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Mystery hones... Let's see what you have

Haha!

But yep - there's a ton of variation in Idwals, far more so than Charnleys. Most CFs can finish a razor very nicely, but are a little bit rubbish for knives, but that's not the case with Idwala. At the top end some of them can probably finish a little finer than the finest Charns, at the bottom end they can be Washita-like.

The term 'Grecian' is an interesting one, and I'm not sure anybody knows the etymology of it in regards to whetstones. Though I wouldn't be surprised if it had something to do with their similarity to 'Turkish' stones. Historically it seems to have been used interchangeably with 'Llyn Idwal', but then also (as @Legion said) there was one particular company - James Howarth and Sons - that sold a particular type of Idwal under the name 'Grecian Hone'. And when I use the term I tend to use it to refer to this specific type.

They sit around the middle of the Idwal grit range, but are particularly fast. And they can be distinguished visually; it's slightly difficult to describe but they have swirly black patterns that seem to be below the surface, and so have a holographic 3d effect, which I've tried to capture in the vids below. These 'Grecian Hones' and the Penrhiw Hones (which seem to be a little coarser), would be my favourite types of Idwal.





Youtube resolution really is pretty shoddy isn't it! Perhaps this closeup will work better to show the holographic thing...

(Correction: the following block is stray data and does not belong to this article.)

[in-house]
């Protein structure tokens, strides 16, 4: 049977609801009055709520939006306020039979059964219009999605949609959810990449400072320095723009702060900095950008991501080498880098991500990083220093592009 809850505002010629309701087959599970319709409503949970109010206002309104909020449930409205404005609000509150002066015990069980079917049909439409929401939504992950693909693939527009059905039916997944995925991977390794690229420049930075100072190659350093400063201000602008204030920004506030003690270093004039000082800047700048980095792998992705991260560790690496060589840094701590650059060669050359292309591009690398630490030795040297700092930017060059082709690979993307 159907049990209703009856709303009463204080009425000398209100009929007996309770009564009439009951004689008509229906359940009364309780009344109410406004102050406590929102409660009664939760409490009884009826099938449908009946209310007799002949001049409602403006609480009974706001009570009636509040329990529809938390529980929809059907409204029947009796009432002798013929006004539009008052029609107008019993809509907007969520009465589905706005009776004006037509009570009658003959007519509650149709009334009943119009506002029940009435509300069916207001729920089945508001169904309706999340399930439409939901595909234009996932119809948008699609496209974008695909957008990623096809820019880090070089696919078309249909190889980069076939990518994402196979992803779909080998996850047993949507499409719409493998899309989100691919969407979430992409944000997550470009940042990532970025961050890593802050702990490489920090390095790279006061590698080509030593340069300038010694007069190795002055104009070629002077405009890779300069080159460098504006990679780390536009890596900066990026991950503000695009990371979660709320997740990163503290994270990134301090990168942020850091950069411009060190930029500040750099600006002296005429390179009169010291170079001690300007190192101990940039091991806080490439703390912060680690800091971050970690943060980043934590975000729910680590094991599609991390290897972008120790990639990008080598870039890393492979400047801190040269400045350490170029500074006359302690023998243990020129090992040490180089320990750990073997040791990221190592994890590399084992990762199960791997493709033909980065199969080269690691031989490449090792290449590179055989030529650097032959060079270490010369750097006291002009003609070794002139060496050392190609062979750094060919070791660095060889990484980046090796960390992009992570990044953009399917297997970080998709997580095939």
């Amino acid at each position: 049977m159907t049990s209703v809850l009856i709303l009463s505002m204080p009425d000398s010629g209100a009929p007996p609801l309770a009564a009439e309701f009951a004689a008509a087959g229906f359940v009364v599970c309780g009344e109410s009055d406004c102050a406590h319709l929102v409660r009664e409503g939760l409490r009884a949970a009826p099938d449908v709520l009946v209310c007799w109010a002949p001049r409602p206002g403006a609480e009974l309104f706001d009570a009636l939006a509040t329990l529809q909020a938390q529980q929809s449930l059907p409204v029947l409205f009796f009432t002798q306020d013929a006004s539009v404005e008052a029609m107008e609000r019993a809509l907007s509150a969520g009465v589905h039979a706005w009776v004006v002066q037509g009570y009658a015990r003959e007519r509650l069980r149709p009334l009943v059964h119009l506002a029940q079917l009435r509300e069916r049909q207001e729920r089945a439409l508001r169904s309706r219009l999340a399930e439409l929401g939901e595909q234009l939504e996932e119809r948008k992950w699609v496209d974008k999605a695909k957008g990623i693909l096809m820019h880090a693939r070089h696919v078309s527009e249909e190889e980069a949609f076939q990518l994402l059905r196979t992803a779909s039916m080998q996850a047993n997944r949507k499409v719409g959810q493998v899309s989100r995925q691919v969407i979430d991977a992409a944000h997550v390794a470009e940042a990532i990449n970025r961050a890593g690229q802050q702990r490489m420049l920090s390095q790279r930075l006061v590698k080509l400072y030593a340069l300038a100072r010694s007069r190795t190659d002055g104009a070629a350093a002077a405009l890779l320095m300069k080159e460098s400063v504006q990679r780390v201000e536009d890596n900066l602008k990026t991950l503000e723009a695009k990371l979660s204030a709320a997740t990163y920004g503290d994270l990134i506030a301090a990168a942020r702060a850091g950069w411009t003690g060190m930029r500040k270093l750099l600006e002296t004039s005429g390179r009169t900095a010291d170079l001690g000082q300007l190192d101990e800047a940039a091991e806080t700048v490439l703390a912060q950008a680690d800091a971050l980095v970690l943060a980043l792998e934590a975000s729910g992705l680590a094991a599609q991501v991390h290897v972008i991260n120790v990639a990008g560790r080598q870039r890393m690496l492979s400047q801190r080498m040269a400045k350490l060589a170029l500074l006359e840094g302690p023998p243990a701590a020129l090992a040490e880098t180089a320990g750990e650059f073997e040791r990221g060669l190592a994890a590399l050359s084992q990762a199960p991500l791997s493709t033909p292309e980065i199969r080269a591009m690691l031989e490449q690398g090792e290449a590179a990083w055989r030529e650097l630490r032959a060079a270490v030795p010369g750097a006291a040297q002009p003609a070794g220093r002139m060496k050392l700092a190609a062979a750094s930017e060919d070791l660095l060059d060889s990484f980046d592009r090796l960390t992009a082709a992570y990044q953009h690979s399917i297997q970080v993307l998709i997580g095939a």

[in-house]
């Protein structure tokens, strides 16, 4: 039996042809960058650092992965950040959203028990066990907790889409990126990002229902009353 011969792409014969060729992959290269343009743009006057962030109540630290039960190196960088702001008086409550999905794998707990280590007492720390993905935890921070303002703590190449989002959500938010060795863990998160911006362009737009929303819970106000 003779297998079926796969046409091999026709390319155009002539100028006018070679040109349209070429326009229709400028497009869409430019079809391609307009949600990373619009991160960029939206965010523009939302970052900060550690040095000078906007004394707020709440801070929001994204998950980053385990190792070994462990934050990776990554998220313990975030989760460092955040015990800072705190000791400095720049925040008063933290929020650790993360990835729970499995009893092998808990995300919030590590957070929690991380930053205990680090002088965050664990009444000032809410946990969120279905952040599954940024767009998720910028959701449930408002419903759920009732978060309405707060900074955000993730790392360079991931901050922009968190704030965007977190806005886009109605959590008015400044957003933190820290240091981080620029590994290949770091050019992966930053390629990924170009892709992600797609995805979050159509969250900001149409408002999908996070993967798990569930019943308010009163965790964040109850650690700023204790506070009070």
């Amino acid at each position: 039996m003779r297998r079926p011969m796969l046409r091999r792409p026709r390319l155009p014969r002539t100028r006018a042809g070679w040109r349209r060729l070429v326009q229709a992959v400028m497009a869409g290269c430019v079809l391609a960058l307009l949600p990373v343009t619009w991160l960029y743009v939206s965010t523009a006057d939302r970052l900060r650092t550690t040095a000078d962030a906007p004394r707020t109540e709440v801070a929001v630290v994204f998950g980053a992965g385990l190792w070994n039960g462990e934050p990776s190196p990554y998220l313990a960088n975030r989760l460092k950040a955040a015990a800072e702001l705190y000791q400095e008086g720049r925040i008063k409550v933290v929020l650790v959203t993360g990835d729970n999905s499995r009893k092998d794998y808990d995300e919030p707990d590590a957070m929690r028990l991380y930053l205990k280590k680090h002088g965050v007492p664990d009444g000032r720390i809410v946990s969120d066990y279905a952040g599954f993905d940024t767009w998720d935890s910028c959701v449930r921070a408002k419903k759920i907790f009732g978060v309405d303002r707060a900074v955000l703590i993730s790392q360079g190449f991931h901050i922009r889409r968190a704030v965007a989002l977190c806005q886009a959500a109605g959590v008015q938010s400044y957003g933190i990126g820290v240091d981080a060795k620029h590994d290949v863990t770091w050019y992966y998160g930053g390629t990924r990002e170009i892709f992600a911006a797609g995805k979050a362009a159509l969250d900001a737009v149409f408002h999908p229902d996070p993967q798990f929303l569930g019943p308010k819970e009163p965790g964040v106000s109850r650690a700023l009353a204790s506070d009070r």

Haha!

But yep - there's a ton of variation in Idwals, far more so than Charnleys. Most CFs can finish a razor very nicely, but are a little bit rubbish for knives, but that's not the case with Idwals. At the top end some of them can probably finish a little finer than the finest Charns, at the bottom end they can be Washita-like.

The term 'Grecian' is an interesting one, and I'm not sure anybody knows the etymology of it in regards to whetstones. Though I wouldn't be surprised if it had something to do with their similarity to 'Turkish' stones. Historically it seems to have been used interchangeably with 'Llyn Idwal', but then also (as @Legion said) there was one company - James Howarth and Sons - that sold a particular type of Idwal under the name 'Grecian Hone'. And when I use the term I tend to use it to refer to this specific type.

They sit around the middle of the Idwal grit range, but are unusually fast. And they can be distinguished visually; it's slightly difficult to describe, but they’re very pretty, with swirly black patterns that seem to be below the surface, and so have a holographic 3d effect, which I've tried to capture in the vids below. These 'Grecian Hones' and the Penrhiw Hones (which seem to be a little coarser), would be my favourite types of Idwal.



My Grecian is about equal to a translucent Ark in fineness but it's slower, even with a refreshed surface.
 
Ok that’s helpful. It’s like “every square, diamond, rhombus and rectangle is a quadrilateral”. Just a pretty generic term. I guess that makes a Grecian a quadrilateral from ~Mine X, more or less.

I’d associated Idwals with the harder, denser almost Charley like bricks. I’ll loosen my definition.


Oh and the last thing I’ll say is to emphasise ^this^ point that David made above…

The variation in these stones is in no way surprising. The term ‘Llyn Idwal’ has indeed become a generic, blanket term for all of the grey-green novaculite honestones of northern Wales.

In reality they came from multiple quarries across a large area. And like many historic whetstones they would have been primarily mined for building purposes, I’ve seen a lot of Idwal-type rock in floors, walls &c.